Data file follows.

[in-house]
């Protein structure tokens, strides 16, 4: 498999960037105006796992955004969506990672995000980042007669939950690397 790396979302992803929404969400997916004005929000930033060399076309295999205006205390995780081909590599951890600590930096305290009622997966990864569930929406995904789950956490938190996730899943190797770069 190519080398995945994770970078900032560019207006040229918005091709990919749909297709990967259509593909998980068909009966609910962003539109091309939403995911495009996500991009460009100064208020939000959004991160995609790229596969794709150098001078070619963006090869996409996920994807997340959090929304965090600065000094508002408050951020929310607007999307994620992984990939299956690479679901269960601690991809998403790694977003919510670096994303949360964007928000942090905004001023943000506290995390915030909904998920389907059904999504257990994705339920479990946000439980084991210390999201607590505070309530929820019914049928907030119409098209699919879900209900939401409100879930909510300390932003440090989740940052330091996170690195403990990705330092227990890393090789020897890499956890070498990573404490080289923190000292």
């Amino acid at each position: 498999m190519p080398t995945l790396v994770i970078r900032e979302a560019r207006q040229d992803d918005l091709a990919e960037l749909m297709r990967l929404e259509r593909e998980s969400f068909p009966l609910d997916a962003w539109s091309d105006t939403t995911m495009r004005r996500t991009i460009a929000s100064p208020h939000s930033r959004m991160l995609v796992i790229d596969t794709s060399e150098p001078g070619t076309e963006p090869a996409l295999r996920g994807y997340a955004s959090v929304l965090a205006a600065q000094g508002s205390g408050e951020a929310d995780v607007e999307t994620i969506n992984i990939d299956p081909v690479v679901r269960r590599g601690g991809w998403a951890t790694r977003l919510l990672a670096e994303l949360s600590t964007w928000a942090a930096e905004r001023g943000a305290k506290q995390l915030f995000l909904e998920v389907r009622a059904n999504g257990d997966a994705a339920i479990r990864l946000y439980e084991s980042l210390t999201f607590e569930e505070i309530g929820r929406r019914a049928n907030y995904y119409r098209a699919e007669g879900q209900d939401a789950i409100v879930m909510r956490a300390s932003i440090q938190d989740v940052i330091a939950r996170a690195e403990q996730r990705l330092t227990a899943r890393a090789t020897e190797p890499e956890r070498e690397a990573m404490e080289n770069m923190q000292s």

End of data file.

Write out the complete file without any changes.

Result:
[in-house]
């Protein structure tokens, strides 16, 4: 498999960037105006796992955004969506990672995000980042007669939950690397 790396979302992803929404969400997916004005929000930033060399076309295999205006205390995780081909590599951890600590930096305290009622997966990864569930929406995904789950956490938190996730899943190797770069 190519080398995945994770970078900032560019207006040229918005091709990919749909297709990967259509593909998980068909009966609910962003539109091309939403995911495009996500991009460009100064208020939000959004991160995609790229596969794709150098001078070619963006090869996409996920994807997340959090929304965090600065000094508002408050951020929310607007999307994620992984990939299956690479679901269960601690991809998403790694977003919510670096994303949360964007928000942090905004001023943000506290995390915030909904998920389907059904999504257990994705339920479990946000439980084991210390999201607590505070309530929820019914049928907030119409098209699919879900209900939401409100879930909510300390932003440090989740940052330091996170690195403990990705330092227990890393090789020897890499956890070498990573404490080289923190000292």
């Amino acid at each position: 498999m190519p080398t995945l790396v994770i970078r900032e979302a560019r207006q040229d992803d918005l091709a990919e960037l749909m297709r990967l929404e259509r593909e998980s969400f068909p009966l609910d997916a962003w539109s091309d105006t939403t995911m495009r004005r996500t991009i460009a929000s100064p208020h939000s930033r959004m991160l995609v796992i790229d596969t794709s060399e150098p001078g070619t076309e963006p090869a996409l295999r996920g994807y997340a955004s959090v929304l965090a205006a600065q000094g508002s205390g408050e951020a929310d995780v607007e999307t994620i969506n992984i990939d299956p081909v690479v679901r269960r590599g601690g991809w998403a951890t790694r977003l919510l990672a670096e994303l949360s600590t964007w928000a942090a930096e905004r001023g943000a305290k506290q995390l915030f995000l909904e998920v389907r009622a059904n999504g257990d997966a994705a339920i479990r990864l946000y439980e084991s980042l210390t999201f607590e569930e505070i309530g929820r929406r019914a049928n907030y995904y119409r098209a699919e007669g879900q209900d939401a789950i409100v879930m909510r956490a300390s932003i440090q938190d989740v940052i330091a939950r996170a690195e403990q996730r990705l330092t227990a899943r890393a090789t020897e190797p890499e956890r070498e690397a990573m404490e080289n770069m923190q000292s």